Caring for Birds

Birds are the third most popular pet today, trailing dogs and cats. Birds can be wonderful companions, but they are not easy-care pets. Even smaller birds need special care and attention to be happy and healthy.

Birds crave interaction with the family and also need quiet time. Because birds are so sensitive to air quality, they need to be protected from many household products. Spray cleaners, hairspray, even the chemicals given off by Teflon-coated pans, can harm or kill birds. You need to guard against drafts in the winter and provide dark, quiet time at night.

Finches can live 10 years, while cockatiels and parakeets can live 20 years. Because they are very different from dogs and cats, birds need a veterinarian who is an avian specialist.

Living Space and Exercise

When it comes to a cage, you will want to invest in the largest cage that you can afford. A wide cage, with room for the bird to move horizontally, improves their quality of life significantly. The cage bars should be close enough to keep your bird inside, smaller birds need closer bars. You will want a cage will be easy to clean, so avoid wood or wicker. The material and placement of perches is important, too. Some people create a safe room for their birds so that they may enjoy exercise time outside the cage. Glass, mirrors, and ceiling fans can pose dangerous hazards to birds who can be injured by flying into them.

Birds love to preen and bathe, and they enjoy a shallow water bowl for baths. Some birds like to be spritzed with a mist of water from a spray bottle. If your bird’s nails start to curve around or if they are having trouble standing on a perch, it is time to take go to a vet for a nail trim.

Birds need mental stimulation and most species of birds love toys, especially those that can be safely chewed or manipulated. Many birds need a place to hide and you can purchase hide-away tents or boxes for them. Some birds like seeing themselves in a small mirror in their cage.

Proper Diet

Food and water bowls should be within reach of a perch, and need to be thoroughly cleaned daily. As birds eat, they leave seed hulls in their food dish, so it is important that their food dish be emptied and filled fresh each day.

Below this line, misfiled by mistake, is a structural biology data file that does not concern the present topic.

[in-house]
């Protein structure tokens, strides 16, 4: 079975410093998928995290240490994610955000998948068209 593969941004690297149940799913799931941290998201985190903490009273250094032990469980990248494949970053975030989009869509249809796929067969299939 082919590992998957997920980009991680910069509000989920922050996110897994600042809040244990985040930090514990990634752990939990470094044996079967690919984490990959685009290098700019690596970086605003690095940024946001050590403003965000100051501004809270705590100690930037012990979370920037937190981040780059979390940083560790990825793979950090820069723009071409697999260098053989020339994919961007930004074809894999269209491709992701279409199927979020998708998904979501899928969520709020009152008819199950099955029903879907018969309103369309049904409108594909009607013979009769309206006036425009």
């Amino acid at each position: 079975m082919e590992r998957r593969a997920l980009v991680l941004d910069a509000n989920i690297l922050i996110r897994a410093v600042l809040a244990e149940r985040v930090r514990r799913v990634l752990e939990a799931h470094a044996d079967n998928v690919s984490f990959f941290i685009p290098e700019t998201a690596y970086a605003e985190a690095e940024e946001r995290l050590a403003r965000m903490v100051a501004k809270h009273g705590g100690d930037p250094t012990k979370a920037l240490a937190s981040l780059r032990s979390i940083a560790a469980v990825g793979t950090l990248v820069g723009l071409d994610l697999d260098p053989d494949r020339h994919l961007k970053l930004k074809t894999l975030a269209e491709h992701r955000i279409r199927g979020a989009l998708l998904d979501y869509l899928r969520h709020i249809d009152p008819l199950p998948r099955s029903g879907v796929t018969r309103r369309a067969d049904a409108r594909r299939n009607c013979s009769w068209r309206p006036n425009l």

There are commercially available seed blends and pellet diets for seed eaters (finches, canaries) and hookbills (parakeets, cockatiels, lovebirds). Birds also enjoy apple or orange slices and greens like romaine; some species enjoy other vegetables and foods, too. Seed-eating birds may need grit to properly digest food and some birds benefit from a cuttlebone. A little research or a discussion with your avian veterinarian will help you learn about the best foods and treats to offer your birds and will help you stay away from things that may be harmful. (For example, chocolate and avocado can harm birds.)

Health and Wellbeing

Most birds prefer to have a friend; in most cases a male and female pair works well. Unlike a dog or cat, spay/neuter surgery is not recommended for birds, but your avian veterinarian can provide simple advice on how to prevent the addition of baby birds.

If your bird should begin plucking feathers, this may be a sign of stress or boredom. When birds are sick they often try to hide their illness. Watch for swollen eyes, diarrhea, stains around their vent, sitting in one place with feathers fluffed during the day, labored breathing or wheezing. If you notice any of these symptoms get your bird to an avian veterinarian immediately.

Larger birds are rewarding pets for the right person, but they have needs that are more challenging to meet than smaller birds. Their care can be expensive and they require a varied diet. They can also be noisy and messy. Large birds are very social, have a great need for attention, and can outlive us, with some parrots living 50 or more years.

Birds can be marvelous companions and there are often birds in need of adoption. For more information on bird care and adoption visit Reno Area Avian Enthusiasts at http://www.raave.com or Avian Welfare Coalition at http://www.avianwelfare.org. Nevada Humane Society sometimes has birds available for adoption too.

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